“Substrate” is how many reptile keepers refer to their animal’s bedding. Opinions on appropriate bearded dragon substrate vary widely in the dragon keeper world. This is a list of options so you can pick one that fits your lifestyle, taste, and needs best.
Pros – Cheap, sterile, makes cleanup easy.
Cons – Unattractive, slippery, needs frequent changing, and in my opinion better suited to commercial operations than pets. Also, ink can transfer onto the beardie’s feet, belly and tail.
Pros – Cheap, sterile, very absorbent, makes cleanup easy, no ink.
Cons – Relatively unnattractive and needs frequent changing. Does not file down claws.
Pros – Waterproof, sterile, can be more attractive than the above options, grippy for dragon claws.
Cons – Unnatural appearance, absorbs odors, does not file down claws.
Pros — Basically shelf liner, but with cuter design options. Waterproof, easy to clean, and stays put better than shelf liner.
Cons — Unnatural appearance, less grippy, not stain-proof, does not file down claws.
Pros – Waterproof, sterile, can look more natural than the above options, infinitely reusable, easy to clean. Most people prefer not to grout the tiles to make removal and cleaning easier.
Cons – Will make your terrarium look like a kitchen floor, but some people like that. It can also be a little slippery, so dragon enclosure tiles need texture (ex: slate).
Sand: Yes or No?
Using sand for bearded dragon substrate is highly controversial. Personally, I do not recommend it. Even if I were to set aside the danger of impaction, it’s generally unhygienic. Sand also has a nasty habit of getting into a reptile’s eyes, causing injury and infection.
However if you’re set on using sand, monthly replacement and following the right safety precautions is critical for success.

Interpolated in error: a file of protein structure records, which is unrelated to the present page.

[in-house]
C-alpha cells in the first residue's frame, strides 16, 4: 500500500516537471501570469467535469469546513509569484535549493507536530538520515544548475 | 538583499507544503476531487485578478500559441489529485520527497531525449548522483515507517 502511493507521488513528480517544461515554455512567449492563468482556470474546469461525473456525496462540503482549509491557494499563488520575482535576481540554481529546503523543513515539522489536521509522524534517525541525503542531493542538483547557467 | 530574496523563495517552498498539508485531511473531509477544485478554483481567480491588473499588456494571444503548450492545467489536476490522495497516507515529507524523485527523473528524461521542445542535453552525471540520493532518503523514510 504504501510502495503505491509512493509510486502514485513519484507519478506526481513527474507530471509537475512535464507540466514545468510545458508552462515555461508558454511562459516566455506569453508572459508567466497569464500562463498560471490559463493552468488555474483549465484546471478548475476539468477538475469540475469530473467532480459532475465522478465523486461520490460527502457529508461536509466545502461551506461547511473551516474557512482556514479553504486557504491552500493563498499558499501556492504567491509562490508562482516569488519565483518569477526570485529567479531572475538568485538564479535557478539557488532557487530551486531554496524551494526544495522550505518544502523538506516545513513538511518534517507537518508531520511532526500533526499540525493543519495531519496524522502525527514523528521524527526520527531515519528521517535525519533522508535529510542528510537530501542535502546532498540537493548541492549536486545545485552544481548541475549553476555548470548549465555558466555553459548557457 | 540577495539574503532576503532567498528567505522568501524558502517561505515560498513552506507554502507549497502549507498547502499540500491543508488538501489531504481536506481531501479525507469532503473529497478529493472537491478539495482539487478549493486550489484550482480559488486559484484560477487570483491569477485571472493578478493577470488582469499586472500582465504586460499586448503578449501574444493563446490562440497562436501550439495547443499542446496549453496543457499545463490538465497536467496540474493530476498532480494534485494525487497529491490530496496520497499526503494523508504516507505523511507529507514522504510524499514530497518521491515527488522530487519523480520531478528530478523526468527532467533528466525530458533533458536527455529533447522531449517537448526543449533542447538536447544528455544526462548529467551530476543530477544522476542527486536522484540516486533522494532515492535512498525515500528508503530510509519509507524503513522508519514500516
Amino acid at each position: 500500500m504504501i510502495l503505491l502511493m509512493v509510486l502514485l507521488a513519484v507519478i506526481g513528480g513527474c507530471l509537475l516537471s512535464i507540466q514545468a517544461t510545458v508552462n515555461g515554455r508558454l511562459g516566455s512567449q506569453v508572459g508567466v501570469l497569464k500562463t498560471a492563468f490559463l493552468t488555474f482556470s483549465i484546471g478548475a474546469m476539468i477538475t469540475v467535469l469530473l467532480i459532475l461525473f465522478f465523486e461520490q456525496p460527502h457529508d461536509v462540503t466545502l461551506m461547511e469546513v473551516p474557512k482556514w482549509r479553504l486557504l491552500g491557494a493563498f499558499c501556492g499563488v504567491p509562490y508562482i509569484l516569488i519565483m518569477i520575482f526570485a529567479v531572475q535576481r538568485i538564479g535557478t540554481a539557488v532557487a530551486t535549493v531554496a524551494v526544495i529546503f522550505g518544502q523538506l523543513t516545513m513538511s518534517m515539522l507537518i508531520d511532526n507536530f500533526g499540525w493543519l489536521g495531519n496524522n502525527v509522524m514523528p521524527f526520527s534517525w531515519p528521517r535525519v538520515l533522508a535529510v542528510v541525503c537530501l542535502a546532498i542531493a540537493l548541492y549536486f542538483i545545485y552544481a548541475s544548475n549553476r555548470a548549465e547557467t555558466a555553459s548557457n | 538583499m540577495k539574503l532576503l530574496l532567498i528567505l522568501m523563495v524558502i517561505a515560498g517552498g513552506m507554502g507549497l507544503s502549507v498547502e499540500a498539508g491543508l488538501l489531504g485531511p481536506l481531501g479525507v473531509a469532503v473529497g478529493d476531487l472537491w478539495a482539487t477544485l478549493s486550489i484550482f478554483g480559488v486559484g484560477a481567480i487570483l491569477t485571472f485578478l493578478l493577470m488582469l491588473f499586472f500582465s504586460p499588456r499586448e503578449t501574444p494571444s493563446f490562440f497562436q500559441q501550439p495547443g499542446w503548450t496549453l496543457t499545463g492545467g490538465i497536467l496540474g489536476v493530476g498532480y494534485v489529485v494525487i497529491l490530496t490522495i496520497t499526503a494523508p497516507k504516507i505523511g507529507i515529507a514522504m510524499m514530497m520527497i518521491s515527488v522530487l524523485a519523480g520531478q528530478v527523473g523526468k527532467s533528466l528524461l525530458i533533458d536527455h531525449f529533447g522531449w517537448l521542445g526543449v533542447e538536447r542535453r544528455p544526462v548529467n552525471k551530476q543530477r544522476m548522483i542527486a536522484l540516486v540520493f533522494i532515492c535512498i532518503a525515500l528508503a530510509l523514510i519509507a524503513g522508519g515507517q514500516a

- Dust – can be prevented by using high-quality sand. Play sand is the dustiest of them all.
- Dyes – are pretty easy to spot. If you see sand in an unnatural color (for example green, pink, yellow, or black), it’s likely to be dyed, and will dye your dragon in turn. If you’re not sure, do some research on the product.
- Odor — unavoidable. You can only keep the smell under control through monthly replacement.
- Sticks to medical ointments – unavoidable. If your dragon is wearing an ointment, the best thing you can do is remove the sand or lay another type of substrate on top until treatment is completed. Tile and flagstone do well as temporary, immovable substrates.
- Sterilization – is easy, but only necessary for harvested sand. Just pour it into a pan and stick it in your oven. Let it “cook” between 250 and 300 degrees Fahrenheit for an hour. Let it cool (this takes a few hours) before application.
- Impaction – is most often seen in baby and juvenile bearded dragons. Avoid this by using fine-grained natural sand, and only keeping a full-grown bearded dragon on it. The most important thing you can do, though, is make sure not to feed your dragon inside its terrarium.
Whatever you do, DO NOT use calcium sand, Vita-Sand, Reptilite, or whatever else they’re calling it these days. Though it is advertised as a substrate-based calcium supplement, it has a nasty habit of clumping up inside reptile intestines. The calcium carbonate also can neutralize stomach acid, preventing proper digestion. So even if it is digestible, it can still interfere with digestion. Bottom line: don’t listen if the pet store people say otherwise—JUST SAY NO.
If you’re set on sand, I recommend Jurassic Sands. It’s all-natural, superfine, super clean, and reportedly veterinarian-approved.
What About Bioactive Substrate?
Some people like to keep their bearded dragons on a combination of organic topsoil and natural sand as part of a bioactive terrarium. If you would like to try going bioactive, go for it! However, this substrate should only be used as part of a complete bioactive setup, otherwise it poses the same (and possibly greater) concerns of hygiene.
The Sand Alternative: Millet
Here’s a new trick for bearded dragon substrate options: hulled millet! You heard me right—bird seed. Some keepers use it as a bearded dragon substrate alternative to sand, including myself.
- prevents odors (unlike sand, which gets seriously smelly)
- cheap (I found it here for just $1.10/lb!)
- 100% digestible if ingested
Are you converted? Because I am! It’s so pearly and pretty, and I don’t have to worry if my dragons swallow some. Just make sure to get hulled millet, because beardies can’t digest it unless the hulls have been removed.
Bearded Dragon Substrates to AVOID
- Dirt (nonsterile)
- Play sand (dusty)
- Calci-sand (recipe for disaster, tends to be full of dyes)
- Repti-carpet (can tear off claws or even toes)
- Anything made from cedar or pine (toxic)
- Wood products in general (too humid)
- Ground nut shells (potentially toxic, nondigestible, leads to impaction)